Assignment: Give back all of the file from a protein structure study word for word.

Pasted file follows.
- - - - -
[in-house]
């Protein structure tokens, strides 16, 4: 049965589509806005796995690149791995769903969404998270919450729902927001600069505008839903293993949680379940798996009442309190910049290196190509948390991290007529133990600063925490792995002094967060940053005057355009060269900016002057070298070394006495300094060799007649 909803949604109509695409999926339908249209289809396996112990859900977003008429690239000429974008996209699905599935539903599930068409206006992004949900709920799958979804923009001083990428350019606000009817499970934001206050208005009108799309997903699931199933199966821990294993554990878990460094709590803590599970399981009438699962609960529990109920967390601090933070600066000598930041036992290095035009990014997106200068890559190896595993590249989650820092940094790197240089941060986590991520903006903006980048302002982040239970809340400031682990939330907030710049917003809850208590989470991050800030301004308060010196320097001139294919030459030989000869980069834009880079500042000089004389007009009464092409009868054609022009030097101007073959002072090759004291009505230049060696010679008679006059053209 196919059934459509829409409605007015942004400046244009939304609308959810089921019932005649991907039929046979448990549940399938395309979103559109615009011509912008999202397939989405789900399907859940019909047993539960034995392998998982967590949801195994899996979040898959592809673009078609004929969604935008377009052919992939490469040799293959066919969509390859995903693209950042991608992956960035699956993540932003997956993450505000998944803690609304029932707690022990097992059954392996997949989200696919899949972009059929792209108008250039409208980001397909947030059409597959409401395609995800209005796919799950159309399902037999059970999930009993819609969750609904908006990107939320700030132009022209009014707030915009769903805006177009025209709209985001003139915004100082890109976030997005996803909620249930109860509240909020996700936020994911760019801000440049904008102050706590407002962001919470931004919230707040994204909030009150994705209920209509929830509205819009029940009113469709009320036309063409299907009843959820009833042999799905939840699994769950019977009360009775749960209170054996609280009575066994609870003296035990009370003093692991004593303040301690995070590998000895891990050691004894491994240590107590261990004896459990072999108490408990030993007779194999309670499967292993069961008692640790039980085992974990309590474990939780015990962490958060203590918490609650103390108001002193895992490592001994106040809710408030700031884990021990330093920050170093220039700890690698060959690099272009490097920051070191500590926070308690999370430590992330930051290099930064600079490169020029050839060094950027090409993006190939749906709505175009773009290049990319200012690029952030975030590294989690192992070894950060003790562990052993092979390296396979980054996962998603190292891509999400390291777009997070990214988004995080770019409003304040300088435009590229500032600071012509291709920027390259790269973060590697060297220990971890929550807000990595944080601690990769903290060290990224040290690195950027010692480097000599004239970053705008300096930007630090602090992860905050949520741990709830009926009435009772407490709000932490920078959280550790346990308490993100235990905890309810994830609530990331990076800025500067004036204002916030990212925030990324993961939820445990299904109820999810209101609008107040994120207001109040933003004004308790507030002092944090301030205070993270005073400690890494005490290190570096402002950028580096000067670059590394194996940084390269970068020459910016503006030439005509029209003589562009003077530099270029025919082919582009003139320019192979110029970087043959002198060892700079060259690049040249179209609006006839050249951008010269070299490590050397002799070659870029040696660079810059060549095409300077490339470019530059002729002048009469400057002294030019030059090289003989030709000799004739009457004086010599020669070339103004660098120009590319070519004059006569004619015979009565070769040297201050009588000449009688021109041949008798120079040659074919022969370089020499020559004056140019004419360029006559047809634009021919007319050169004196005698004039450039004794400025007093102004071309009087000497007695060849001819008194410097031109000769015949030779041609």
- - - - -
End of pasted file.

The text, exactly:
[in-house]
């Protein structure tokens, strides 16, 4: 049965589509806005796995690149791995769903969404998270919450729902927001600069505008839903293993949680379940798996009442309190910049290196190509948390991290007529133990600063925490792995002094967060940053005057355009060269900016002057070298070394006495300094060799007649 909803949604109509695409999926339908249209289809396996112990859900977003008429690239000429974008996209699905599935539903599930068409206006992004949900709920799958979804923009001083990428350019606000009817499970934001206050208005009108799309997903699931199933199966821990294993554990878990460094709590803590599970399981009438699962609960529990109920967390601090933070600066000598930041036992290095035009990014997106200068890559190896595993590249989650820092940094790197240089941060986590991520903006903006980048302002982040239970809340400031682990939330907030710049917003809850208590989470991050800030301004308060010196320097001139294919030459030989000869980069834009880079500042000089004389007009009464092409009868054609022009030097101007073959002072090759004291009505230049060696010679008679006059053209 196919059934459509829409409605007015942004400046244009939304609308959810089921019932005649991907039929046979448990549940399938395309979103559109615009011509912008999202397939989405789900399907859940019909047993539960034995392998998982967590949801195994899996979040898959592809673009078609004929969604935008377009052919992939490469040799293959066919969509390859995903693209950042991608992956960035699956993540932003997956993450505000998944803690609304029932707690022990097992059954392996997949989200696919899949972009059929792209108008250039409208980001397909947030059409597959409401395609995800209005796919799950159309399902037999059970999930009993819609969750609904908006990107939320700030132009022209009014707030915009769903805006177009025209709209985001003139915004100082890109976030997005996803909620249930109860509240909020996700936020994911760019801000440049904008102050706590407002962001919470931004919230707040994204909030009150994705209920209509929830509205819009029940009113469709009320036309063409299907009843959820009833042999799905939840699994769950019977009360009775749960209170054996609280009575066994609870003296035990009370003093692991004593303040301690995070590998000895891990050691004894491994240590107590261990004896459990072999108490408990030993007779194999309670499967292993069961008692640790039980085992974990309590474990939780015990962490958060203590918490609650103390108001002193895992490592001994106040809710408030700031884990021990330093920050170093220039700890690698060959690099272009490097920051070191500590926070308690999370430590992330930051290099930064600079490169020029050839060094950027090409993006190939749906709505175009773009290049990319200012690029952030975030590294989690192992070894950060003790562990052993092979390296396979980054996962998603190292891509999400390291777009997070990214988004995080770019409003304040300088435009590229500032600071012509291709920027390259790269973060590697060297220990971890929550807000990595944080601690990769903290060290990224040290690195950027010692480097000599004239970053705008300096930007630090602090992860905050949520741990709830009926009435009772407490709000932490920078959280550790346990308490993100235990905890309810994830609530990331990076800025500067004036204002916030990212925030990324993961939820445990299904109820999810209101609008107040994120207001109040933003004004308790507030002092944090301030205070993270005073400690890494005490290190570096402002950028580096000067670059590394194996940084390269970068020459910016503006030439005509029209003589562009003077530099270029025919082919582009003139320019192979110029970087043959002198060892700079060259690049040249179209609006006839050249951008010269070299490590050397002799070659870029040696660079810059060549095409300077490339470019530059002729002048009469400057002294030019030059090289003989030709000799004739009457004086010599020669070339103004660098120009590319070519004059006569004619015979009565070769040297201050009588000449009688021109041949008798120079040659074919022969370089020499020559004056140019004419360029006559047809634009021919007319050169004196005698004039450039004794400025007093102004071309009087000497007695060849001819008194410097031109000769015949030779041609």